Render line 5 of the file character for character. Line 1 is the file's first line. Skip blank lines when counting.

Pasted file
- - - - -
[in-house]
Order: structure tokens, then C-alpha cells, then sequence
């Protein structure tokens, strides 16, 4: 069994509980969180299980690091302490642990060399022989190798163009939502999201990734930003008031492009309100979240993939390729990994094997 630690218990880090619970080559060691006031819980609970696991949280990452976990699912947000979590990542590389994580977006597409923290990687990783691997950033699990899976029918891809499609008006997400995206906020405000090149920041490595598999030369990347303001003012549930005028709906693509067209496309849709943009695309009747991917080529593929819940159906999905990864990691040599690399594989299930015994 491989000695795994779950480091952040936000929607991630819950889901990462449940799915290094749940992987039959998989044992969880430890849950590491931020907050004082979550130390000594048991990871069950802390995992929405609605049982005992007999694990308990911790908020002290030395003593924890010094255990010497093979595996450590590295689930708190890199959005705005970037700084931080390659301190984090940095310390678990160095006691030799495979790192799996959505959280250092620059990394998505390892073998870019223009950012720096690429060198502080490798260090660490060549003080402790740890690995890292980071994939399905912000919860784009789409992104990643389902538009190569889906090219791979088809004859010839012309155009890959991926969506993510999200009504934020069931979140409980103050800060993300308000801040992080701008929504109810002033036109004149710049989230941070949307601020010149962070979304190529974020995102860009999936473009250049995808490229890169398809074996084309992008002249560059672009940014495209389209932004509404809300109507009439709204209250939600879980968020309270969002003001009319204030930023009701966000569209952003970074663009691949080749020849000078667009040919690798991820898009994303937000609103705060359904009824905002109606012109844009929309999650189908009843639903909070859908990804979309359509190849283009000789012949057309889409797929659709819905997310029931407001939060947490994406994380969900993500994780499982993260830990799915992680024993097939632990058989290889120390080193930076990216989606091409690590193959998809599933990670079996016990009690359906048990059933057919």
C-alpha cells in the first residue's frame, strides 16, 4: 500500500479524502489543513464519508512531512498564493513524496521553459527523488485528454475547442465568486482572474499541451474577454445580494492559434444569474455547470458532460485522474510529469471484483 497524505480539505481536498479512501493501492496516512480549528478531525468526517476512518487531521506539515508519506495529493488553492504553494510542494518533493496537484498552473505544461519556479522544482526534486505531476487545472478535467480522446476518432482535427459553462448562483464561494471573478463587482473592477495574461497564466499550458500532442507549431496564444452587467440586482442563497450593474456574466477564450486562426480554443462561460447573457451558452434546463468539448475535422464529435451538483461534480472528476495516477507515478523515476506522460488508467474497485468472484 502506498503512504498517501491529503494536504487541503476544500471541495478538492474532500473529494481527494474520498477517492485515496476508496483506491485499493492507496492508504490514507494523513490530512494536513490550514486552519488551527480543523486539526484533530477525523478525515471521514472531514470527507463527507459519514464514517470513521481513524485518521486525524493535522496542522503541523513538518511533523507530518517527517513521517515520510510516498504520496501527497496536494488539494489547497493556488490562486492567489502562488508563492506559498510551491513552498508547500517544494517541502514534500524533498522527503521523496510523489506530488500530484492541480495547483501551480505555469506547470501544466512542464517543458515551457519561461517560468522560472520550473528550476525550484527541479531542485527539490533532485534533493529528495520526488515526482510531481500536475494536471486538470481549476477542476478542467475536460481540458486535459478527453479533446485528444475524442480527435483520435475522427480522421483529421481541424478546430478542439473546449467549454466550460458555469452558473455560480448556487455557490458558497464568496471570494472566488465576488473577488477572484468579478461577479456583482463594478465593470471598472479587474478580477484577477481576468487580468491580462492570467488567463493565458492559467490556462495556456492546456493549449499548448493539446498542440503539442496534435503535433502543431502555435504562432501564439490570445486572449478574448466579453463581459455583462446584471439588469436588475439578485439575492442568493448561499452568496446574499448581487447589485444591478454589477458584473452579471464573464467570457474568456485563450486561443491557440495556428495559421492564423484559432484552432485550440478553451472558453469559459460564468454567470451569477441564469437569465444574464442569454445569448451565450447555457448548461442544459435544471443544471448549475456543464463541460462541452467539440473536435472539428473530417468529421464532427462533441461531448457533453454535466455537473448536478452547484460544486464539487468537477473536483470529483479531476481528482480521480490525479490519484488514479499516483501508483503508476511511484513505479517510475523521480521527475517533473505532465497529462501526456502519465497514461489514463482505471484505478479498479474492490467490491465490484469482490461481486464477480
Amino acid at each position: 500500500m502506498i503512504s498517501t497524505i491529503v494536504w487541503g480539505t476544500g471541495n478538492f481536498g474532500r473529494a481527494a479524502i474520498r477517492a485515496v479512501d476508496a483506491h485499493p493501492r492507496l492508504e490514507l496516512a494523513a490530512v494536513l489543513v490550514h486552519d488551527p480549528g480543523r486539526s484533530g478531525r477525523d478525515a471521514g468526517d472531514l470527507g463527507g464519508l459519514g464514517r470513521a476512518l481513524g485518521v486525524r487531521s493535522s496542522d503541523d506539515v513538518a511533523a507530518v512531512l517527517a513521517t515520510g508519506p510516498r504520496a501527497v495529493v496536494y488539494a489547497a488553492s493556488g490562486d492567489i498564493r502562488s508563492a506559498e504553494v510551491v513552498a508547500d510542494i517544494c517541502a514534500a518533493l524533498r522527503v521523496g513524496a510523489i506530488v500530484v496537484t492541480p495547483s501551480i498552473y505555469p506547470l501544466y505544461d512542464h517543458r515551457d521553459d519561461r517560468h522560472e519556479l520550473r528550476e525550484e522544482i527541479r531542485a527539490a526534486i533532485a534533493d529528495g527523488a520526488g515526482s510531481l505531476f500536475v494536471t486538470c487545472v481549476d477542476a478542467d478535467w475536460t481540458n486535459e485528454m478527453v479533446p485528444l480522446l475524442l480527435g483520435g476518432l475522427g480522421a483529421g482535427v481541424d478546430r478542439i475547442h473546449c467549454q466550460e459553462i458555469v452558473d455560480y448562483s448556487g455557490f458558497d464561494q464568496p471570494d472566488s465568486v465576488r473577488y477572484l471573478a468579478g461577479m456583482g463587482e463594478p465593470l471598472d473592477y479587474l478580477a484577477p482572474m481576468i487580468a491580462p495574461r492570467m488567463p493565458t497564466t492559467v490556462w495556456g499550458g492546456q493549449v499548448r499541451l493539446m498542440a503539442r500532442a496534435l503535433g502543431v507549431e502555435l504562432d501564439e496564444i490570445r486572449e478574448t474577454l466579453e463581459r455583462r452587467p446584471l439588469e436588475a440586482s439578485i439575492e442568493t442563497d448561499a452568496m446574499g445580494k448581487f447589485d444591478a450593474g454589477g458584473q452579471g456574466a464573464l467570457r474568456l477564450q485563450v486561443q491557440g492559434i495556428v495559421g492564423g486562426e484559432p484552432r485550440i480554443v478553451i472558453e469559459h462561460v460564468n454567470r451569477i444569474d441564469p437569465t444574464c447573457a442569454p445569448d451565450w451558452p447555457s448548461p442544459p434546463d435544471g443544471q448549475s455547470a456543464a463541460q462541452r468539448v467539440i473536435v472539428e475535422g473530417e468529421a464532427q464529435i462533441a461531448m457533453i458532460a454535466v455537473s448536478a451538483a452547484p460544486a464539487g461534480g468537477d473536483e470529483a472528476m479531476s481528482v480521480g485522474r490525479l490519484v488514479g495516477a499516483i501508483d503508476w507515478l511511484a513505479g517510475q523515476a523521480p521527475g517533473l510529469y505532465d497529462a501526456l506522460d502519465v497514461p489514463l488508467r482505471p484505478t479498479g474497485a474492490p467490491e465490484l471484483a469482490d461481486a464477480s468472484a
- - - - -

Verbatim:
Amino acid at each position: 500500500m502506498i503512504s498517501t497524505i491529503v494536504w487541503g480539505t476544500g471541495n478538492f481536498g474532500r473529494a481527494a479524502i474520498r477517492a485515496v479512501d476508496a483506491h485499493p493501492r492507496l492508504e490514507l496516512a494523513a490530512v494536513l489543513v490550514h486552519d488551527p480549528g480543523r486539526s484533530g478531525r477525523d478525515a471521514g468526517d472531514l470527507g463527507g464519508l459519514g464514517r470513521a476512518l481513524g485518521v486525524r487531521s493535522s496542522d503541523d506539515v513538518a511533523a507530518v512531512l517527517a513521517t515520510g508519506p510516498r504520496a501527497v495529493v496536494y488539494a489547497a488553492s493556488g490562486d492567489i498564493r502562488s508563492a506559498e504553494v510551491v513552498a508547500d510542494i517544494c517541502a514534500a518533493l524533498r522527503v521523496g513524496a510523489i506530488v500530484v496537484t492541480p495547483s501551480i498552473y505555469p506547470l501544466y505544461d512542464h517543458r515551457d521553459d519561461r517560468h522560472e519556479l520550473r528550476e525550484e522544482i527541479r531542485a527539490a526534486i533532485a534533493d529528495g527523488a520526488g515526482s510531481l505531476f500536475v494536471t486538470c487545472v481549476d477542476a478542467d478535467w475536460t481540458n486535459e485528454m478527453v479533446p485528444l480522446l475524442l480527435g483520435g476518432l475522427g480522421a483529421g482535427v481541424d478546430r478542439i475547442h473546449c467549454q466550460e459553462i458555469v452558473d455560480y448562483s448556487g455557490f458558497d464561494q464568496p471570494d472566488s465568486v465576488r473577488y477572484l471573478a468579478g461577479m456583482g463587482e463594478p465593470l471598472d473592477y479587474l478580477a484577477p482572474m481576468i487580468a491580462p495574461r492570467m488567463p493565458t497564466t492559467v490556462w495556456g499550458g492546456q493549449v499548448r499541451l493539446m498542440a503539442r500532442a496534435l503535433g502543431v507549431e502555435l504562432d501564439e496564444i490570445r486572449e478574448t474577454l466579453e463581459r455583462r452587467p446584471l439588469e436588475a440586482s439578485i439575492e442568493t442563497d448561499a452568496m446574499g445580494k448581487f447589485d444591478a450593474g454589477g458584473q452579471g456574466a464573464l467570457r474568456l477564450q485563450v486561443q491557440g492559434i495556428v495559421g492564423g486562426e484559432p484552432r485550440i480554443v478553451i472558453e469559459h462561460v460564468n454567470r451569477i444569474d441564469p437569465t444574464c447573457a442569454p445569448d451565450w451558452p447555457s448548461p442544459p434546463d435544471g443544471q448549475s455547470a456543464a463541460q462541452r468539448v467539440i473536435v472539428e475535422g473530417e468529421a464532427q464529435i462533441a461531448m457533453i458532460a454535466v455537473s448536478a451538483a452547484p460544486a464539487g461534480g468537477d473536483e470529483a472528476m479531476s481528482v480521480g485522474r490525479l490519484v488514479g495516477a499516483i501508483d503508476w507515478l511511484a513505479g517510475q523515476a523521480p521527475g517533473l510529469y505532465d497529462a501526456l506522460d502519465v497514461p489514463l488508467r482505471p484505478t479498479g474497485a474492490p467490491e465490484l471484483a469482490d461481486a464477480s468472484a